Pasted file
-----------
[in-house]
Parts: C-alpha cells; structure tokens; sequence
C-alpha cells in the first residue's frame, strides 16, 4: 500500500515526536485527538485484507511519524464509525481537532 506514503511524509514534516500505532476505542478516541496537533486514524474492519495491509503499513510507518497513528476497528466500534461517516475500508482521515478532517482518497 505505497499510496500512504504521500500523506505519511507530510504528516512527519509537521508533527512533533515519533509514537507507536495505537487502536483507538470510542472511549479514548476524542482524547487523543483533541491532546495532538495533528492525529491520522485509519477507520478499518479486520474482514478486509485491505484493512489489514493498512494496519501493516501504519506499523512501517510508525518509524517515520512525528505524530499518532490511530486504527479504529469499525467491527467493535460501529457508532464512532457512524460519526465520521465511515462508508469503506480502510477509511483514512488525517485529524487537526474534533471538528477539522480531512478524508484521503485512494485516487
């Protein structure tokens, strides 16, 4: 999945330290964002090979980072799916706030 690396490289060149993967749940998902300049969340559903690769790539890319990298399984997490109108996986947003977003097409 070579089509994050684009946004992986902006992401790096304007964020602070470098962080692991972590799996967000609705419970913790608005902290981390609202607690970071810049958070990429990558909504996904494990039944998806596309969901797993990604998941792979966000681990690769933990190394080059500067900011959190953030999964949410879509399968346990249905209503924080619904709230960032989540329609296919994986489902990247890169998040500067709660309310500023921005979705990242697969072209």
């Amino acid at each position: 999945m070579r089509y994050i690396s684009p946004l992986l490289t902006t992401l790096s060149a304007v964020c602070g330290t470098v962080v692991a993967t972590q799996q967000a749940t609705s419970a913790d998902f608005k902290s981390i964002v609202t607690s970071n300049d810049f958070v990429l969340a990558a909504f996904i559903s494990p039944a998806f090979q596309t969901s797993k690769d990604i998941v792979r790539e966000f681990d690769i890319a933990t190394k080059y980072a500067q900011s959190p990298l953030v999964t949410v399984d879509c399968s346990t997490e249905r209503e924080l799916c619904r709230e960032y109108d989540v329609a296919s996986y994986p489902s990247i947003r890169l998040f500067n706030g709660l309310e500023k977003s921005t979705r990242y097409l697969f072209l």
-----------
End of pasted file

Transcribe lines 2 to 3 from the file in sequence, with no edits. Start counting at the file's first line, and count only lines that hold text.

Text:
Parts: C-alpha cells; structure tokens; sequence
C-alpha cells in the first residue's frame, strides 16, 4: 500500500515526536485527538485484507511519524464509525481537532 506514503511524509514534516500505532476505542478516541496537533486514524474492519495491509503499513510507518497513528476497528466500534461517516475500508482521515478532517482518497 505505497499510496500512504504521500500523506505519511507530510504528516512527519509537521508533527512533533515519533509514537507507536495505537487502536483507538470510542472511549479514548476524542482524547487523543483533541491532546495532538495533528492525529491520522485509519477507520478499518479486520474482514478486509485491505484493512489489514493498512494496519501493516501504519506499523512501517510508525518509524517515520512525528505524530499518532490511530486504527479504529469499525467491527467493535460501529457508532464512532457512524460519526465520521465511515462508508469503506480502510477509511483514512488525517485529524487537526474534533471538528477539522480531512478524508484521503485512494485516487